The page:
Indian companies are flourishing well in overseas. The African Continental Free Trade Area (AfCFTA) provides a window to the Indian companies to tap a unified African market.
Some economists suggest that the liberalization of trade will result in an unequal distribution of losses and profit gains while economically dislocating a large number of workers in import-competing sectors.
The AfCFTA (African Continental Free Trade Area) was launched in New Delhi at the Ghana Embassy with a lot of active commitment from Indian companies to enter Africa and take advantage of the AfCFTA.
This includes the protocols on rules of origin which seeks to deal with the issue of third party exports into the free zone area.
The political survival of ruling elites is one of the major determining factors behind their trade policy choices.
The EU and African, Caribbean and Pacific Community on Thursday (15 April) finalised the successor to the Cotonou agreement, bringing a close to two and a half years of negotiations and repeated delays.
India has stepped up its global ambitions and foreign policy re-engagement with African countries in recent years. India is now the third largest export destination and the fifth largest investor on the continent.
Based on what we have seen in nearly final drafts of the text, the EU seems poised to again fail to promote a real shift in power relations due to imbalances that remain written into the new deal.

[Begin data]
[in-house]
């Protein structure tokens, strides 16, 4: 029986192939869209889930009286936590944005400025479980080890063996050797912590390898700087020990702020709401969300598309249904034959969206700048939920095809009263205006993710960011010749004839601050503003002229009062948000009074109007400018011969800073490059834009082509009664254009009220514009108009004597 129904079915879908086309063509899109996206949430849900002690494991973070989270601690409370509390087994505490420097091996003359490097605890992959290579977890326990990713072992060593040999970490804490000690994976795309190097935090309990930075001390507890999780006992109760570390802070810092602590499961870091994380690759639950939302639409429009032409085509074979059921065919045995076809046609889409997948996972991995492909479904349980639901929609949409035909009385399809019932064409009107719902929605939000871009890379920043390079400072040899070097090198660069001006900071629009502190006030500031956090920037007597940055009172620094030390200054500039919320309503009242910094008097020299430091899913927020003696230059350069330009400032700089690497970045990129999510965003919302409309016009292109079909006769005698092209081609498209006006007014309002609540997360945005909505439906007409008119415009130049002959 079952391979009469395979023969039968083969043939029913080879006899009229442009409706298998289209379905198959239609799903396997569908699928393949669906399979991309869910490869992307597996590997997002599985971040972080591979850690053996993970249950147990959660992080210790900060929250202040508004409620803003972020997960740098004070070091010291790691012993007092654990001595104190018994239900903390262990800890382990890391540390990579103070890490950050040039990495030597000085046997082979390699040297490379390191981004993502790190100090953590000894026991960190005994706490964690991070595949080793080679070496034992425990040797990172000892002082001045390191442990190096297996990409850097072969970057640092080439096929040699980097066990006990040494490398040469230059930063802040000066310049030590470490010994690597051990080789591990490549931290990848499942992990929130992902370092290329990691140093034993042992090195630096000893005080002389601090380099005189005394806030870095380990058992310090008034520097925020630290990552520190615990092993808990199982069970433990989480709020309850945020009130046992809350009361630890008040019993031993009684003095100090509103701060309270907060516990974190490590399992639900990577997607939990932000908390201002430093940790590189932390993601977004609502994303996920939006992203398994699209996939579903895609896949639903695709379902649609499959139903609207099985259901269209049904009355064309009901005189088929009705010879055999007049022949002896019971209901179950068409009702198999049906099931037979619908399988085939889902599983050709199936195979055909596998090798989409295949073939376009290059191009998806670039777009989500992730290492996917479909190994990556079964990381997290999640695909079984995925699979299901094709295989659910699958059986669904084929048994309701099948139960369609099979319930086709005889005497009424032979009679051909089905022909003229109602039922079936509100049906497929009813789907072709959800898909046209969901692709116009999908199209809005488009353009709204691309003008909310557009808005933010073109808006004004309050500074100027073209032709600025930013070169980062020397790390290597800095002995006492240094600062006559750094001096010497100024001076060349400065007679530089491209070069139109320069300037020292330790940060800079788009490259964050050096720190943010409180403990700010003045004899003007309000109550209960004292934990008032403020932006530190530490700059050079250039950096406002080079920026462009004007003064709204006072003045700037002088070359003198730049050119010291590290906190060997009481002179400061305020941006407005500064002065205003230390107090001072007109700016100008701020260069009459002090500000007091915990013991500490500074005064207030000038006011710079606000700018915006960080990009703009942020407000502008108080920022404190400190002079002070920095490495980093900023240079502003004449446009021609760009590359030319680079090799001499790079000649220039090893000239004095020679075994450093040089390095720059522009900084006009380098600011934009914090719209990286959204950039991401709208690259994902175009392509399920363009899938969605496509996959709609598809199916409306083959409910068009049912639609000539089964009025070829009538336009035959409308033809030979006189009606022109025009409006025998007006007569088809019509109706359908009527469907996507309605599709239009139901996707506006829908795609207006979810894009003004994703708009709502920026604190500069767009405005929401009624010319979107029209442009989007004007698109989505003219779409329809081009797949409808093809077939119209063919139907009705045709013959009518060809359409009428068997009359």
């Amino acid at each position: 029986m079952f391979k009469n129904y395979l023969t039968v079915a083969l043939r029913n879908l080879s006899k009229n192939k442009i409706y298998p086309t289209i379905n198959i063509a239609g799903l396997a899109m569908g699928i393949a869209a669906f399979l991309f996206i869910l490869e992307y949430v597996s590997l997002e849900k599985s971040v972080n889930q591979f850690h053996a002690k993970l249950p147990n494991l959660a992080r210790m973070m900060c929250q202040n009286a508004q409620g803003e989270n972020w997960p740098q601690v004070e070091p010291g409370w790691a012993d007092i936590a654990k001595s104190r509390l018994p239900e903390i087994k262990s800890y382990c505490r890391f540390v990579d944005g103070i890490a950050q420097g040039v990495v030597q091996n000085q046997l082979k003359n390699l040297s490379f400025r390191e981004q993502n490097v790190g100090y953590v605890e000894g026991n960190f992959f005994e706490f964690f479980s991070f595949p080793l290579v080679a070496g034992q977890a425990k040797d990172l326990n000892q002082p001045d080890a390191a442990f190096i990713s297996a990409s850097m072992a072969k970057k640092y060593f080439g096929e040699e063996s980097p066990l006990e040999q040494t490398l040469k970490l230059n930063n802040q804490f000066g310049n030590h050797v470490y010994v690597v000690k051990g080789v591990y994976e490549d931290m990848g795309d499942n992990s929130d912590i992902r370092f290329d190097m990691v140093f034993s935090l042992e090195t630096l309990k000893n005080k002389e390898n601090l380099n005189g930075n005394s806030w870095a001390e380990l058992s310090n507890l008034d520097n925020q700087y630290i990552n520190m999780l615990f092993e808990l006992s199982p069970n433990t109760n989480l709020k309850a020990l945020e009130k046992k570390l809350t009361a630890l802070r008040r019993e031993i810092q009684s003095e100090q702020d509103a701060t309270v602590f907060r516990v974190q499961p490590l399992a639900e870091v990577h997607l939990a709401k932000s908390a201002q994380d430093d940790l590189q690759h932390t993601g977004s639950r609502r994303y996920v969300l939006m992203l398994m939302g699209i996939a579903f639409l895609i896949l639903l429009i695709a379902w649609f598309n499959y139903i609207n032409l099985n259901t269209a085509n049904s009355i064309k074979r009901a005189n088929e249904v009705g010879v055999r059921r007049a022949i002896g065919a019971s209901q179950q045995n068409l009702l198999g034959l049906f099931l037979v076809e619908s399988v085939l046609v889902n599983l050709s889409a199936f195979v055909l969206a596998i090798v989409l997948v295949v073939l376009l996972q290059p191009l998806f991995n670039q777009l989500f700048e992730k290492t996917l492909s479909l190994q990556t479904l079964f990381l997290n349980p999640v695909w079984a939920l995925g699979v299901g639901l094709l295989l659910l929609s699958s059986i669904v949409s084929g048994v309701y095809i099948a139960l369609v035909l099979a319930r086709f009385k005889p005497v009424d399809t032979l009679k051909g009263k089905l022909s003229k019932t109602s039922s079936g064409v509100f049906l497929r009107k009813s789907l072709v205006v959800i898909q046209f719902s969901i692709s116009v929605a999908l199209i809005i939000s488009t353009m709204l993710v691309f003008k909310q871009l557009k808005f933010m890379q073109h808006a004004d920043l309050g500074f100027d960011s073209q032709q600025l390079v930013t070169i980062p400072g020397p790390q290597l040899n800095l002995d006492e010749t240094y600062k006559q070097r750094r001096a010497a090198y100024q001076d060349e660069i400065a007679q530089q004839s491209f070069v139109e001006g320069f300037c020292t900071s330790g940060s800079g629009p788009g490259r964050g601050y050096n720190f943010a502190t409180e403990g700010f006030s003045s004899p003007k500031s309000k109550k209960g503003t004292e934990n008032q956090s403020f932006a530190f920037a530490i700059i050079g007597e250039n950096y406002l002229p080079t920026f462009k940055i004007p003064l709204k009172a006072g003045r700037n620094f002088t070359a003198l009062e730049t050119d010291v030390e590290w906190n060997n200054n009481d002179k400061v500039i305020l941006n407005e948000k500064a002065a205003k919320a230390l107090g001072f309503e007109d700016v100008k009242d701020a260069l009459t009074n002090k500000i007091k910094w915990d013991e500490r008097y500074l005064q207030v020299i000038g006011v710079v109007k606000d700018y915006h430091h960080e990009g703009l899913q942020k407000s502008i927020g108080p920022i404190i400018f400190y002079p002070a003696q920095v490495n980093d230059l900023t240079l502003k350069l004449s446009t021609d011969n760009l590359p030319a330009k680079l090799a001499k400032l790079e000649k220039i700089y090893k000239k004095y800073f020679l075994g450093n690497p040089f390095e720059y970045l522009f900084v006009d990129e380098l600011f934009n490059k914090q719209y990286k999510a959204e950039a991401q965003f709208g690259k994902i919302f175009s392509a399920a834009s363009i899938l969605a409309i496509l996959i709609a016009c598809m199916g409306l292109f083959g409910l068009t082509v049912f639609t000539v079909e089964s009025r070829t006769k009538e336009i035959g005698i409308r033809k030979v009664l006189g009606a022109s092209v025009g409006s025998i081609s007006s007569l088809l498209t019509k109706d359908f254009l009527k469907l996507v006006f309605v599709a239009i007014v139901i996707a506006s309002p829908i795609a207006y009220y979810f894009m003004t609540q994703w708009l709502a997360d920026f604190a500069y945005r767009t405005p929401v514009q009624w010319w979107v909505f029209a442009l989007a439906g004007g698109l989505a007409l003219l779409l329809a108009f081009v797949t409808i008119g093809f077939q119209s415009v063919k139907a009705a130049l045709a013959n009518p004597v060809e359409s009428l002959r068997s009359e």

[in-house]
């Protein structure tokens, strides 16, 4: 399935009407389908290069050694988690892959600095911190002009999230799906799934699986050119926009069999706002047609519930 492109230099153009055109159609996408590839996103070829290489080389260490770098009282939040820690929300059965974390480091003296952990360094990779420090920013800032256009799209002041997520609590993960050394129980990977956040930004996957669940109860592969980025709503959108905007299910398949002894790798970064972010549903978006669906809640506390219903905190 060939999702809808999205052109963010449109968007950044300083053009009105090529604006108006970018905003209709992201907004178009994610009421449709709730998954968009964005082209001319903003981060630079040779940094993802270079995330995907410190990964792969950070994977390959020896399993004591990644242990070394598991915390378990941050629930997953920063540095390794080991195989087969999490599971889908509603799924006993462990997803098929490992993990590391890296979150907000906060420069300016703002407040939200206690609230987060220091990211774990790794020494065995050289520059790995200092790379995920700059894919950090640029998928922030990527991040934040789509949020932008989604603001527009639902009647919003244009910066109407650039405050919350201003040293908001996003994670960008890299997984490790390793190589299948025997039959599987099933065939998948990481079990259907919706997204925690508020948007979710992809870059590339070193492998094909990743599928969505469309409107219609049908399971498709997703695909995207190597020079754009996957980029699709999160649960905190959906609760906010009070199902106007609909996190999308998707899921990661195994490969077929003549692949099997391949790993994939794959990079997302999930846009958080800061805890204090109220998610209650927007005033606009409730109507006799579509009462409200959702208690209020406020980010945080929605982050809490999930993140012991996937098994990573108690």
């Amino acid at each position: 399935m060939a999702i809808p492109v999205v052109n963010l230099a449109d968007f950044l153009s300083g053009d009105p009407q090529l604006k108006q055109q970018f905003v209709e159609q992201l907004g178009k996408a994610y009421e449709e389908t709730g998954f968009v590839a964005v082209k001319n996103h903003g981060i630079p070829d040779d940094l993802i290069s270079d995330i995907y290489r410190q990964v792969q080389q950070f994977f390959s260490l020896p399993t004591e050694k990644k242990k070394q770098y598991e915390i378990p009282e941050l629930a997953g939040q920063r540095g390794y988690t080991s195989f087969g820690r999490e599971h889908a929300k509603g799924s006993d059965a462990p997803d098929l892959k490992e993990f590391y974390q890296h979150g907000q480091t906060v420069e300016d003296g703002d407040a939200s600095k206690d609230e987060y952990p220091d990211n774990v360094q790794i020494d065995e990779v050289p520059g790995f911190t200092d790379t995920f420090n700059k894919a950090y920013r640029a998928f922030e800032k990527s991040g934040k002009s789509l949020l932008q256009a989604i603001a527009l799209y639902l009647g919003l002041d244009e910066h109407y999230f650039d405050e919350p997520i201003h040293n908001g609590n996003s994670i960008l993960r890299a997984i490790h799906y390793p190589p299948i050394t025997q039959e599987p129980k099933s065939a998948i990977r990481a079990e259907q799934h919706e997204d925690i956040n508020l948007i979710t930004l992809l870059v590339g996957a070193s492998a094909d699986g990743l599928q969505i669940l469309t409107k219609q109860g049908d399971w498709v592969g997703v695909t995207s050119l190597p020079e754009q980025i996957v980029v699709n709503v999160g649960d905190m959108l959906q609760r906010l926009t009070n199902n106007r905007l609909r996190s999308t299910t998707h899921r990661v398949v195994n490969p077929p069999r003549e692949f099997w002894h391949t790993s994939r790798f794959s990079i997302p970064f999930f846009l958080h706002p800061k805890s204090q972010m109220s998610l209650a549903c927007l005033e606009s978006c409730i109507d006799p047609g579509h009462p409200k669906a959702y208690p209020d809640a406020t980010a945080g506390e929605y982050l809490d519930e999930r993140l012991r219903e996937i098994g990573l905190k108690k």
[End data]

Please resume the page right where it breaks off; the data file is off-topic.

Several Indian products will enjoy the benefit of greater market access at concessional duties in Mauritius as the FTA signed between the two countries will come into effect from April 1
African countries want India to help in mechanising agriculture, build social and physical infrastructure and provide more vaccines
The trade deal would provide a gateway to the markets of the African continent as Mauritius has several pacts with them
Mauritius already plays an important role as an investment entrepôt for the subcontinent. This likely makes Sino-Mauritian ties even more important for the rest of the continent to watch.
The Union Cabinet on Wednesday approved signing of a comprehensive economic cooperation agreement, a kind of a free trade pact, between India and Mauritius which is aimed at liberalising norms to boost two-way commerce.
African countries negotiating free trade agreements with parties from other parts of the world will be required to grant the same preferences or better terms to African Continental Free Trade Area (AfCFTA) member states.
African countries want to trade more with their partners on the continent – through the African Continental Free Trade Area (AfCFTA) agreement that launched operations on 1 January – but will that hurt big trading partners like China?
China’s free trade agreement with the small island-nation of Mauritius came into effect in January, increasing the Asian powerhouse’s presence in the Indian Ocean where its regional rival India has long dominated.
Economists deconstruct the myth surrounding the trade agreement
UK has already inked post-Brexit trade deals with 13 African countries.
These new agreements, which offer duty-free and quota-free access to
British markets, aren’t much different to the old ones, as they are mainly transferring the conditions in the EU deals into bilateral agreements between the UK and the African nation, or blocs.
All SACU members need to ratify the AfCFTA before any of its members can start trading under it. ECOWAS States were facing the same problem.
Dangote Industries Limited has stated that its cement expansion plan and fertiliser investments will open new trade routes for the company and Nigeria under the trade deal.